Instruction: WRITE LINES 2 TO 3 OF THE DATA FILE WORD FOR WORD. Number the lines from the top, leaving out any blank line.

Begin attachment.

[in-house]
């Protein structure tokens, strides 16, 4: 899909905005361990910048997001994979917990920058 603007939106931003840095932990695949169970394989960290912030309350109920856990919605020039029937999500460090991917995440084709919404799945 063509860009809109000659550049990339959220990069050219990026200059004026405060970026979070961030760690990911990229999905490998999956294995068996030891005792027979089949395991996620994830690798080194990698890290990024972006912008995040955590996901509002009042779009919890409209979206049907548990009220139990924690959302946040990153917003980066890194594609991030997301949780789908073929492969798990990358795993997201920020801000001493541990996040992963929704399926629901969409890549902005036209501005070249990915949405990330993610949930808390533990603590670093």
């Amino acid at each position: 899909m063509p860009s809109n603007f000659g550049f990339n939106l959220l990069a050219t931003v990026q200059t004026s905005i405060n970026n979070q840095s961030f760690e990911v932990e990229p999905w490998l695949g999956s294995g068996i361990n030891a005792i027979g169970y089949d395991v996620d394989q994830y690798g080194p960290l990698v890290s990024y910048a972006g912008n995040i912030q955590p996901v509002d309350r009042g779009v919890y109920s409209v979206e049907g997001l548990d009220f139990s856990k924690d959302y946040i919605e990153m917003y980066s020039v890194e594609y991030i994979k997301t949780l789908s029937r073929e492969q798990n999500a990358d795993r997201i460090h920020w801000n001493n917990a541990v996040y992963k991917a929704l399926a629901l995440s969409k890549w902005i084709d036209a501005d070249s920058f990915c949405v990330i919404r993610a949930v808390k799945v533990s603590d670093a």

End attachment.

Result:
């Protein structure tokens, strides 16, 4: 899909905005361990910048997001994979917990920058 603007939106931003840095932990695949169970394989960290912030309350109920856990919605020039029937999500460090991917995440084709919404799945 063509860009809109000659550049990339959220990069050219990026200059004026405060970026979070961030760690990911990229999905490998999956294995068996030891005792027979089949395991996620994830690798080194990698890290990024972006912008995040955590996901509002009042779009919890409209979206049907548990009220139990924690959302946040990153917003980066890194594609991030997301949780789908073929492969798990990358795993997201920020801000001493541990996040992963929704399926629901969409890549902005036209501005070249990915949405990330993610949930808390533990603590670093």
């Amino acid at each position: 899909m063509p860009s809109n603007f000659g550049f990339n939106l959220l990069a050219t931003v990026q200059t004026s905005i405060n970026n979070q840095s961030f760690e990911v932990e990229p999905w490998l695949g999956s294995g068996i361990n030891a005792i027979g169970y089949d395991v996620d394989q994830y690798g080194p960290l990698v890290s990024y910048a972006g912008n995040i912030q955590p996901v509002d309350r009042g779009v919890y109920s409209v979206e049907g997001l548990d009220f139990s856990k924690d959302y946040i919605e990153m917003y980066s020039v890194e594609y991030i994979k997301t949780l789908s029937r073929e492969q798990n999500a990358d795993r997201i460090h920020w801000n001493n917990a541990v996040y992963k991917a929704l399926a629901l995440s969409k890549w902005i084709d036209a501005d070249s920058f990915c949405v990330i919404r993610a949930v808390k799945v533990s603590d670093a």